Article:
Arnold galloped and heavy-breathed as usual; he didn’t mind the way the trees crowded thickly on either side of the path, creating cubbies and shadows a person could hide in. Chloe sped up down the dip and over the creek, where the shrubbery was thickest. The bridge was seething underneath and clanged as they thumped over it. Chloe squinted into the distance. There was a figure up ahead, on the crest of the hill near where the path drew level with the train lines. It was too far away to tell if it was a man or a woman.
Normally the park brought peace, even though it was pretty shitty as far as parks went. The trains ran the length of it at the top of a high embankment, and to the right was a lumpy series of paddocks criss-crossed with paths and the creek. Determined planting couldn’t hide the fact that the park had been built over the top of a waste site: rusted barrels and broken concrete blocks still poked through the green. Some of the blocks looked like grey french fries scattered among the ti-trees.
Chloe considered turning back, but stubbornness kept her placing her feet in front of each other. There was a view she liked at the top of the hill. If she let herself get scared, then it meant another victory for the evil people of the world. `Don’t be a wuss, Chloe,’ she told herself under her breath.
As they drew closer together Chloe could see that it was a man, wearing a suit. He was probably walking home from the train station, on his way home from work. The suit was a good sign. Men that wore suits were respectable, they had professional jobs and most importantly, sat at a desk all day and were probably weedy and physically ineffectual. Not many men wore suits around here.
Fifty metres away, Chloe drew herself up to her full height and lifted her feet, making sure she looked carefree, like she could run at this pace for hours. She considered spitting on the ground as an off-putting act. Out of nowhere, Arnold growled. He never growled.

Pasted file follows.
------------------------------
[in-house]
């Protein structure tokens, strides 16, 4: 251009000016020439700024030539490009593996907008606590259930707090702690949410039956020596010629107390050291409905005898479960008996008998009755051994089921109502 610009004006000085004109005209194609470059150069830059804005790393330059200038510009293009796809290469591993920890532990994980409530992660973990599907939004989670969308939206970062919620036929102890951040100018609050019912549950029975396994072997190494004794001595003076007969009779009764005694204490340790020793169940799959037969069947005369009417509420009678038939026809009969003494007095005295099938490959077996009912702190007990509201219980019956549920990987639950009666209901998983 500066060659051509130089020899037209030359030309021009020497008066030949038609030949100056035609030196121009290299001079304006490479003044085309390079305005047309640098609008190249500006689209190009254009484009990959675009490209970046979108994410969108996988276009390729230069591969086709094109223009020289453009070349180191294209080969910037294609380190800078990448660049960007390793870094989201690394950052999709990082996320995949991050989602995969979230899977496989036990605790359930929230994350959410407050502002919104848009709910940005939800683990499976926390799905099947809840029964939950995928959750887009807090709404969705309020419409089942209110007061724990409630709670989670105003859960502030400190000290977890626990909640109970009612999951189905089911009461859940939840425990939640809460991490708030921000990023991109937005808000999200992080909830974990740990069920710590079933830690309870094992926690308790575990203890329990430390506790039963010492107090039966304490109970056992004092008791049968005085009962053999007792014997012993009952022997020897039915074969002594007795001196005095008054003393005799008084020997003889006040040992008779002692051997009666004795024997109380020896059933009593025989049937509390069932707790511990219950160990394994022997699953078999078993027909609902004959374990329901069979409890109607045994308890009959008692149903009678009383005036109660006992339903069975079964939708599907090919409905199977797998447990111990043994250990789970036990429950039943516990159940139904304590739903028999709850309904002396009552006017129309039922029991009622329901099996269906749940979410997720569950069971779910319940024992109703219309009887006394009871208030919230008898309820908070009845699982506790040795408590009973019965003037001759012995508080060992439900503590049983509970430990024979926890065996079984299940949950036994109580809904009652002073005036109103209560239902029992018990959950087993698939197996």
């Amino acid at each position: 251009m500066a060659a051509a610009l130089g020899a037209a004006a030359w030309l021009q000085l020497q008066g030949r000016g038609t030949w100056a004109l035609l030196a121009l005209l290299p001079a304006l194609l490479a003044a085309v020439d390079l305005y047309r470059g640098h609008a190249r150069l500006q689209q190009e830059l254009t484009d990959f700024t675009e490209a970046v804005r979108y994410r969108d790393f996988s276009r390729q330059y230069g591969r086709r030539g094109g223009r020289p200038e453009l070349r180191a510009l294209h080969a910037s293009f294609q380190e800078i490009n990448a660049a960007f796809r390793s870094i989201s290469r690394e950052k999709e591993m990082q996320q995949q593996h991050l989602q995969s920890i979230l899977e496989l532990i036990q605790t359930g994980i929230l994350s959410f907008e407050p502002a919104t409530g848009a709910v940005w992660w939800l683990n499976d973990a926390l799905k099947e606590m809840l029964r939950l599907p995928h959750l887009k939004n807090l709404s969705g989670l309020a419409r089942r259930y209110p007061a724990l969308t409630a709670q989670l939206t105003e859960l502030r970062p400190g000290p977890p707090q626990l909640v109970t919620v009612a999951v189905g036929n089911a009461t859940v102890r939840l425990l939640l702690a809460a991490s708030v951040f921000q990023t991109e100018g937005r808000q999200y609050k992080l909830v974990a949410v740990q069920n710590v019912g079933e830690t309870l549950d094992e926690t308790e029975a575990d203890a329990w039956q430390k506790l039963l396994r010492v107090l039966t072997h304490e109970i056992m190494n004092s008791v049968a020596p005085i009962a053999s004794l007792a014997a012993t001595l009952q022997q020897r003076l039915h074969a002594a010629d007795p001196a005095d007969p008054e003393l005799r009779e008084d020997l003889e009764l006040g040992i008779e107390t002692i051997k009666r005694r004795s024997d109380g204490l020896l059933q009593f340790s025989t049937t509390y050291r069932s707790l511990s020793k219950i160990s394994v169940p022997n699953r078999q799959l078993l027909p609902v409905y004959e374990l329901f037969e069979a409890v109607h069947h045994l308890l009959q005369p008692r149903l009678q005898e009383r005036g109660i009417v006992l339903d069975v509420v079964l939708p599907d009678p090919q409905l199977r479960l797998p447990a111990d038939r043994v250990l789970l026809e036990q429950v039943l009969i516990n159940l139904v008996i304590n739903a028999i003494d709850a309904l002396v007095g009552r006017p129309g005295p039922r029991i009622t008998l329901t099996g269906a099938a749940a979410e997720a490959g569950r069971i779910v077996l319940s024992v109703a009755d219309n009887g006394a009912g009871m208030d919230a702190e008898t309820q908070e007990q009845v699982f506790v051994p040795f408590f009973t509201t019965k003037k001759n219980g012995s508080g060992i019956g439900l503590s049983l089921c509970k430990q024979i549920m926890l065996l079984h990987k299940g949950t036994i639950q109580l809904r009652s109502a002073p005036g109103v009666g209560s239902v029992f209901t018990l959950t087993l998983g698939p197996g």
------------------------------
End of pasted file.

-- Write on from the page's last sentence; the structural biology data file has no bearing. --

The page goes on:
The man looked at Chloe, looked her up and down below the neck, but he never met her eyes. They passed each other. Chloe continued up the hill, he continued down. The moment passed. Even Arnold relaxed.
At the top of the hill, Chloe paused to breath clouds and look across the valley. Past the vacant lots and teeming highway to mysterious lit-up blocks, some topped with cranes. You couldn’t tell from here if they were apartments or offices. The building boom was happening in other parts of the city, not Morrison Heights.
Arnold lifted a leg to pee and then scratch in the gravel.
Chloe thought of all the ways you could be clever in trapping someone in a park. You could use people’s kindness by pretending to be hurt, setting it up to look like you’d fallen off your bike. You could blend into the environment, and dress up as one of the council rangers or gardeners or rail workers. Or you could carry a tricycle or a children’s backpack, pretending you were a dad. Fathers looked more trustworthy than childless men. Having patchy contact with her father at best, Chloe had no idea if looks played out in reality.
At her back, there was a rumble and a rush of wind, then a train screamed by. A streak of light in the dusk, people flashing by, all of them strangers.